If someone told you there is one thing you can do to increase your chances of getting a job offer when you graduate, would you do it? In a challenging job market, internships may be the best thing that you can do for your future; especially when many employers use their internship programs as their primary entry-level recruiting tools. The good news is, according to results of the latest NACE (National Association of Colleges and Employers) internship survey, nearly 97 percent of employers plan to hire interns in 2015 -2016. *
There is no doubt about it, internships are ‘in’. Curious why internships are so valuable? Here are the top 5 reasons why you should NOT miss out on having an internship experience while attending Loyola. Contact the Career Development Center at 504.865.3860 to get connected with internship resources today!
TOP FIVE REASONS TO GET AN INTERNSHIP:
1. You get to ‘test drive’ your career. Real world experience helps you make more informed career decisions.
Would you buy a car without a test drive? Choose a college before doing your research? Obtaining an internship is your opportunity to explore careers in different fields or investigate areas of interest. It’s almost impossible to truly know if you’ll enjoy a certain job or career until you try it, and an internship is the perfect way to “test the waters.” Internships allow you to learn first hand whether your supposed “dream job” is actually a nightmare.
2. Overcome the “Experience Required” criterion for many full time positions.
Employers like it when you have hands-on experience. In fact, it may be difficult to compete for the better job opportunities if you haven’t completed at least one internship. Interns develop career-related skills and demonstrate them to potential employers. Many skills are best learned on the job, and even internships that are not directly related to your career provide you with opportunities to demonstrate your transferable skills, such as leadership, critical thinking, and communication skills. Employers want to know what you can do for them, and they are especially interested when you’ve already done it for someone else.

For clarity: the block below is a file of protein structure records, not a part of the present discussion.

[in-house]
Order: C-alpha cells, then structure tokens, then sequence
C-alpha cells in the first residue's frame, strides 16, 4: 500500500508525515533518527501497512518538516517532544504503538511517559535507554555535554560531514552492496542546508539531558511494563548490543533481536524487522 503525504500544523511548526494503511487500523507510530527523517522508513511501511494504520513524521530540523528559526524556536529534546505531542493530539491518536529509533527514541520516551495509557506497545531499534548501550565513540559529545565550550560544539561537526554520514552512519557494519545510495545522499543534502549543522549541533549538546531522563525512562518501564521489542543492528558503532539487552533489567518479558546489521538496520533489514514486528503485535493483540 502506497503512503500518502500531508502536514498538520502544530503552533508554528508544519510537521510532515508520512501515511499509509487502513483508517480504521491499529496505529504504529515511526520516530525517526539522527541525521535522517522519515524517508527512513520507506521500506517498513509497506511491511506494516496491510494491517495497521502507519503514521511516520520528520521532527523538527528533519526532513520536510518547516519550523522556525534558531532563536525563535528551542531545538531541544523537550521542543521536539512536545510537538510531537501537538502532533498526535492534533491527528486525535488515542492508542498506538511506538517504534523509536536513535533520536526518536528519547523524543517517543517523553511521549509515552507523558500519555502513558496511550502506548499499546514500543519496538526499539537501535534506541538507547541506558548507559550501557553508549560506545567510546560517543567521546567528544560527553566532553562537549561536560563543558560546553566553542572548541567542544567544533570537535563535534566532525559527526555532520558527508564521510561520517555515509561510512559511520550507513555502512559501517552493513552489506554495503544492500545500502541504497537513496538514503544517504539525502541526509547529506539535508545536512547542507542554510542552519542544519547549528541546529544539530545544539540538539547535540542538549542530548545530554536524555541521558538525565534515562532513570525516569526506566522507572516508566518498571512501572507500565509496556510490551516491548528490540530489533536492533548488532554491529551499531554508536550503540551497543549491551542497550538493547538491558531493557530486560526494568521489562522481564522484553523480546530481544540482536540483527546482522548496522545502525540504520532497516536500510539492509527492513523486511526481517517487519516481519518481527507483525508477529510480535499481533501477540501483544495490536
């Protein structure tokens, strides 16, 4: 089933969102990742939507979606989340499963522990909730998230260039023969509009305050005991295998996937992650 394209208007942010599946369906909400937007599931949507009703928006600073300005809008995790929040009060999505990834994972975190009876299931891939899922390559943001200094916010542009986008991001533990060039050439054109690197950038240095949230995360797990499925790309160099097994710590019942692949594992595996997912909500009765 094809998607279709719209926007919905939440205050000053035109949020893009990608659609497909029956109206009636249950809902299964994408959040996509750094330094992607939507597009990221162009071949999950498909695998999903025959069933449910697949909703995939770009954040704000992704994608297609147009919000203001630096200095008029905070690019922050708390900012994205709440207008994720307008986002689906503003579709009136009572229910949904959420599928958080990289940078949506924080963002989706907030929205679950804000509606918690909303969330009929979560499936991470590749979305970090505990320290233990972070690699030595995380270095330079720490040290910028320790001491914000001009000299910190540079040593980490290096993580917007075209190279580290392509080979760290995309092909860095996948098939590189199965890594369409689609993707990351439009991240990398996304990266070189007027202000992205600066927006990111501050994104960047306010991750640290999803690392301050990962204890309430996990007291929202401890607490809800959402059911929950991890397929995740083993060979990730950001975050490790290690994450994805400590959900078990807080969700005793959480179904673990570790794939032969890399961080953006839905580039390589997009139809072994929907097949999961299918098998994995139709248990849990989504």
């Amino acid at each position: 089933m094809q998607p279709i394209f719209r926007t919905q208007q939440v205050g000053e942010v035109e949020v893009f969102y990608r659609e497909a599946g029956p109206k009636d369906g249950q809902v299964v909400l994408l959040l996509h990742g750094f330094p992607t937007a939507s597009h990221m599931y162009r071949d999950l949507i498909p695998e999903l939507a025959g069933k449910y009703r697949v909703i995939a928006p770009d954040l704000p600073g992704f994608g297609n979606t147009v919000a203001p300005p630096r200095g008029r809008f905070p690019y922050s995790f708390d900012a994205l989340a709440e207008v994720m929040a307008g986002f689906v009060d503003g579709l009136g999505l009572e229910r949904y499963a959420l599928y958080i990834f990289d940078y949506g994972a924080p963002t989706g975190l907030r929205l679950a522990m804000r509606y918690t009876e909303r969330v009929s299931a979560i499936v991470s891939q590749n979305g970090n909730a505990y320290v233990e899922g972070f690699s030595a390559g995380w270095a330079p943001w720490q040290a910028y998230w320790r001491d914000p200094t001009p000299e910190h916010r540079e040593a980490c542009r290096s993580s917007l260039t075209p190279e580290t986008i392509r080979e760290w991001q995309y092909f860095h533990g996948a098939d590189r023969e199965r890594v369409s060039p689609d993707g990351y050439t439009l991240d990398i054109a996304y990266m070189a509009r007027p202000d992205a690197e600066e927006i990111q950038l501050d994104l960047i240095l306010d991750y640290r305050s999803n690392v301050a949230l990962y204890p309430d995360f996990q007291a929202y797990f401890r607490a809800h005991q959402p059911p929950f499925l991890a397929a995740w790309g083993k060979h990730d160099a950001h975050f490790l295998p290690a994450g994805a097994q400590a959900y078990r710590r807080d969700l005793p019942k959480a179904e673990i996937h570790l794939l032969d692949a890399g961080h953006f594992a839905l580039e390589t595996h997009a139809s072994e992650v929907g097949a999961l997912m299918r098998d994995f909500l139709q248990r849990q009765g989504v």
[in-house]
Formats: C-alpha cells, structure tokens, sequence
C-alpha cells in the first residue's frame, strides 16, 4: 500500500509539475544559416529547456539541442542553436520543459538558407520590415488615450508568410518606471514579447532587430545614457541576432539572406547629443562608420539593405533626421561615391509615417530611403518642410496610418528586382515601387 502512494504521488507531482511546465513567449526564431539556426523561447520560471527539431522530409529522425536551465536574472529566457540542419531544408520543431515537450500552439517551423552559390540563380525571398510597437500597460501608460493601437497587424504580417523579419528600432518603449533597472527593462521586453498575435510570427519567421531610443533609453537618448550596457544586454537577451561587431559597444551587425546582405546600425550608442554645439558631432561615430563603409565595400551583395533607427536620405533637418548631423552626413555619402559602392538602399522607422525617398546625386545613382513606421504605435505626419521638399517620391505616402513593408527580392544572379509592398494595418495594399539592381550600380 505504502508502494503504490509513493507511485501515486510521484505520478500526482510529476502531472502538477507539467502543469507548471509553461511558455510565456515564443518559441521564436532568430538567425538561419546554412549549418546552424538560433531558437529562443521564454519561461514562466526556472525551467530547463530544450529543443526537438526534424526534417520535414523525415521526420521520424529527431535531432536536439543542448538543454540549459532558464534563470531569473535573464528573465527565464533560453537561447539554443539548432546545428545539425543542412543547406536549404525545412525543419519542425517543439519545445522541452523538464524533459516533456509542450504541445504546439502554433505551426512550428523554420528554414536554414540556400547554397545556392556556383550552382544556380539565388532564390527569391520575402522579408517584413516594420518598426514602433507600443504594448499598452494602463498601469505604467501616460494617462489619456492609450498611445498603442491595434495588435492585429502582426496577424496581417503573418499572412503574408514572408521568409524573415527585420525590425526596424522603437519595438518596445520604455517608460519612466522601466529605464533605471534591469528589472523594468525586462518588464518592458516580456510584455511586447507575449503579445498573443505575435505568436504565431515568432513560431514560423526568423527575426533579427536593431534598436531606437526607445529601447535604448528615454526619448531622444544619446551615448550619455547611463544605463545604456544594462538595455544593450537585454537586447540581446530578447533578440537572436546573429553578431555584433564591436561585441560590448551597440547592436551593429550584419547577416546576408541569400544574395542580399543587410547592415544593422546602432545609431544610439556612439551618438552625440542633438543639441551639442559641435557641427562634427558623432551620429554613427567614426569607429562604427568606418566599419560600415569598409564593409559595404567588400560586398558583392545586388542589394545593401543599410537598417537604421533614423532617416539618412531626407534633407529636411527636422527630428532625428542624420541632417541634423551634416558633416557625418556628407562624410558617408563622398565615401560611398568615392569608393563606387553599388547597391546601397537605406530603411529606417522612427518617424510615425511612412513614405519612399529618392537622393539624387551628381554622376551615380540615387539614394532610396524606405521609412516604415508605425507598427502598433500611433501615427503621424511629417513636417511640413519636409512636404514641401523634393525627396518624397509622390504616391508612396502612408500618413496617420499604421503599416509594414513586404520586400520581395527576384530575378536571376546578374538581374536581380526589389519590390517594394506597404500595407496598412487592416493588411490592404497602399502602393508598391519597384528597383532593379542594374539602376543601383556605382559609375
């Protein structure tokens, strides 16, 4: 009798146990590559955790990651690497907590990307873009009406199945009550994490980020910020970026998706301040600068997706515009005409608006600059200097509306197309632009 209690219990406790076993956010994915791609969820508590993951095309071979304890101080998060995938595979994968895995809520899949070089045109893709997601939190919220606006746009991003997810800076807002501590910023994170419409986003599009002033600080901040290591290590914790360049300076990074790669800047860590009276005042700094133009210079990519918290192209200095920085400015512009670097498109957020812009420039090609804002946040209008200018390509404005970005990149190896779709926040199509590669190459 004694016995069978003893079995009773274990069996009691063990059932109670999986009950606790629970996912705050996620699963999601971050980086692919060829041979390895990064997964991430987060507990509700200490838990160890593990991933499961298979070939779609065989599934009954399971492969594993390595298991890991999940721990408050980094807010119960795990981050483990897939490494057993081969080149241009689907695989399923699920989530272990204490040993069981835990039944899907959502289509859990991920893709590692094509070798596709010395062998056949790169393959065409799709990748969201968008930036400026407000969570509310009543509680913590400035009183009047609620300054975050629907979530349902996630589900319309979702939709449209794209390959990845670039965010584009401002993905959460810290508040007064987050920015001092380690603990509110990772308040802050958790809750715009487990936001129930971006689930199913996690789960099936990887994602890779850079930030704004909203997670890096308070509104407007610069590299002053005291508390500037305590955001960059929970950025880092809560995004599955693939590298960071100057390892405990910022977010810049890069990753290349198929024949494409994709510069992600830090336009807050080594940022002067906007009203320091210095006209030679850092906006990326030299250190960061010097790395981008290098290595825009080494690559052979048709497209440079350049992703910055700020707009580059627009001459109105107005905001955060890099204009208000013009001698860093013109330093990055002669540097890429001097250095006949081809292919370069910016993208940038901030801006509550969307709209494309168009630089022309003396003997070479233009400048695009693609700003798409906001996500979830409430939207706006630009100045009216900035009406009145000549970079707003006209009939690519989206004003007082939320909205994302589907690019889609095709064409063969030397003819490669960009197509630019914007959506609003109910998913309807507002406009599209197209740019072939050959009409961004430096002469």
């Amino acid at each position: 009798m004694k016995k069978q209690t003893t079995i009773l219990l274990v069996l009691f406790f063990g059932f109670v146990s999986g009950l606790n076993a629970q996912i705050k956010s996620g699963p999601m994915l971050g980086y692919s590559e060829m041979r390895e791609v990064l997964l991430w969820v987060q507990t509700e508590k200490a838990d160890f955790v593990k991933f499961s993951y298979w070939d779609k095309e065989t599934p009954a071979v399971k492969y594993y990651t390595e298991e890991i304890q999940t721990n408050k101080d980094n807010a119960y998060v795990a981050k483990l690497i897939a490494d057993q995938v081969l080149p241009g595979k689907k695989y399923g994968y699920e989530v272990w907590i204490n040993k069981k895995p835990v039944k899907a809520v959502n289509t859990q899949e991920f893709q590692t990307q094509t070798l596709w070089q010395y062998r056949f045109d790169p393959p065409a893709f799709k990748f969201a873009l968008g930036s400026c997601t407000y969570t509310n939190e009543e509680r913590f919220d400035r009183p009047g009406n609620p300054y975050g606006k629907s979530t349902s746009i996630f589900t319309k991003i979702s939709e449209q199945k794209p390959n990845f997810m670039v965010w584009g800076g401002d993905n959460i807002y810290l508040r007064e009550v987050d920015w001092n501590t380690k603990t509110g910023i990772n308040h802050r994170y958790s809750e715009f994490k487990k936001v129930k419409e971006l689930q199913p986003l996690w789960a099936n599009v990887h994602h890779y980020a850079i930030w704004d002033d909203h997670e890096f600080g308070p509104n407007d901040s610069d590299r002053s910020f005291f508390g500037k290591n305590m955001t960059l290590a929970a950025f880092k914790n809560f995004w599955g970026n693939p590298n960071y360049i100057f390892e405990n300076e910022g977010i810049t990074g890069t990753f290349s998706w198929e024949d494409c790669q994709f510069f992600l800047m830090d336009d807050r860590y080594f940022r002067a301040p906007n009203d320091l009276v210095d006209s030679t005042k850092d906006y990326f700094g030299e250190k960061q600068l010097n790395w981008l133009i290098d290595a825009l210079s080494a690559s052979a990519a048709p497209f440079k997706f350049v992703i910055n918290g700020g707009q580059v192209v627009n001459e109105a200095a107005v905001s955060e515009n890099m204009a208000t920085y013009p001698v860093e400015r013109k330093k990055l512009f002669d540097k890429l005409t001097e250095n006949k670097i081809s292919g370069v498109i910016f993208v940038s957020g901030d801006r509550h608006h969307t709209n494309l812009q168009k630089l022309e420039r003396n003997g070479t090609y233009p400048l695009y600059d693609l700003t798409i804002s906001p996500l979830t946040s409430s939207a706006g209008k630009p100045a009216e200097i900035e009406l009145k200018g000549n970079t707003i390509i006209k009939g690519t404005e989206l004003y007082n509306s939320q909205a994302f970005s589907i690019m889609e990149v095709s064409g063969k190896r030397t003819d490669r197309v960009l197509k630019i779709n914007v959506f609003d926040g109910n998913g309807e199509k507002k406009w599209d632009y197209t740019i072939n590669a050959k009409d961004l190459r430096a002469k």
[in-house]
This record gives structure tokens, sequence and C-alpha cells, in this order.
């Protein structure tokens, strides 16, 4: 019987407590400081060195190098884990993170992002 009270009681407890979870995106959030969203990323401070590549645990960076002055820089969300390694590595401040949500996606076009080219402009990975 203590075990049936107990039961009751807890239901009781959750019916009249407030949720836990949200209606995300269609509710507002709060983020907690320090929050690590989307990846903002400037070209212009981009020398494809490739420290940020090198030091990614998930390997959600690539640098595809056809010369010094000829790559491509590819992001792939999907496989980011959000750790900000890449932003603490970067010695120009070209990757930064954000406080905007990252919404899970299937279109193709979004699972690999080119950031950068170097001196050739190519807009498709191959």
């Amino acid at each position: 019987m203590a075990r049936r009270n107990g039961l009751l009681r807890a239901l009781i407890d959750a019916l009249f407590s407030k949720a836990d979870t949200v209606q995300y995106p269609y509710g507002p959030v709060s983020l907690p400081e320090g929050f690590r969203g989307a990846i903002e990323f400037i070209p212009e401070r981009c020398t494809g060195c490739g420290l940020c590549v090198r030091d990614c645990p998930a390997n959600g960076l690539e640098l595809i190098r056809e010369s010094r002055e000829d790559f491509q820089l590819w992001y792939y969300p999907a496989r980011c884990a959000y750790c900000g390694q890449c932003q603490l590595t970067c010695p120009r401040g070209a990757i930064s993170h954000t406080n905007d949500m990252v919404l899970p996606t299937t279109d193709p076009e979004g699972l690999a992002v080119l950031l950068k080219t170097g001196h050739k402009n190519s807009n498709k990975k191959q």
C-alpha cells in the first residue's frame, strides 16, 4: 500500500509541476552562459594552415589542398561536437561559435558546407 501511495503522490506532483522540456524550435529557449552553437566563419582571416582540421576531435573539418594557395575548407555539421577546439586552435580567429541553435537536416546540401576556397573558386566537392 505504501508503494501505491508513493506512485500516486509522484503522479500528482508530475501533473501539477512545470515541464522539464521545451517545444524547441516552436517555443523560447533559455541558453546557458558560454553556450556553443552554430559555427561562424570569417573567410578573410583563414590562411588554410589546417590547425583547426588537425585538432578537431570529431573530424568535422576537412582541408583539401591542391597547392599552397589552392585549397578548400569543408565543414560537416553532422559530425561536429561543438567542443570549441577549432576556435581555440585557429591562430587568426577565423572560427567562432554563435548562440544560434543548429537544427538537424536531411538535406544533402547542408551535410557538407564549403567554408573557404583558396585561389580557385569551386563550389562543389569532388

3. Connect the classroom to the “world of work”.
As an intern, you will gain immediate career-related experiences that complement your academic credentials. Not only can you apply the theories that you learn in class to real experiences, but you can take those experiences back into the classroom. An internship introduces you to the world of work and how work gets completed beyond academia. Completing your workplace assignments and navigating an office environment not only enhances your resume but increases your confidence.
4. Develop your network.
Developing professional contacts in the field can help you turn your career plans into reality. If you want to know where the opportunities are in an industry, the people you want to talk to are the ones already working in it. People who know your potential and work ethic are happy to pass along tips about opportunities, share your information with their friends, and provide you with suggestions on how and where to look for positions once you graduate. Leverage this group of professionals into a network to help you land the position you want.
5. Get a job offer! Most employers will hire successful interns over candidates they’ve just met or who apply online.
Internships provide experience that you can highlight whenever you apply for full-time jobs, especially those that specify workplace experience. Many employers use internships as extended interviews for full-time employment and hire exclusively from their internship pool, although there are no guarantees. During your internship, your mentors and professional colleagues can introduce you to potential employers, plus provide references and describe your accomplishments to assist in your job search. What better way for them to get to know you than to let them try you out for eight to twelve weeks? If you succeed and excel, you will definitely have a competitive edge over the average online resume submitter.
*from NACE’s 2015 Internship Survey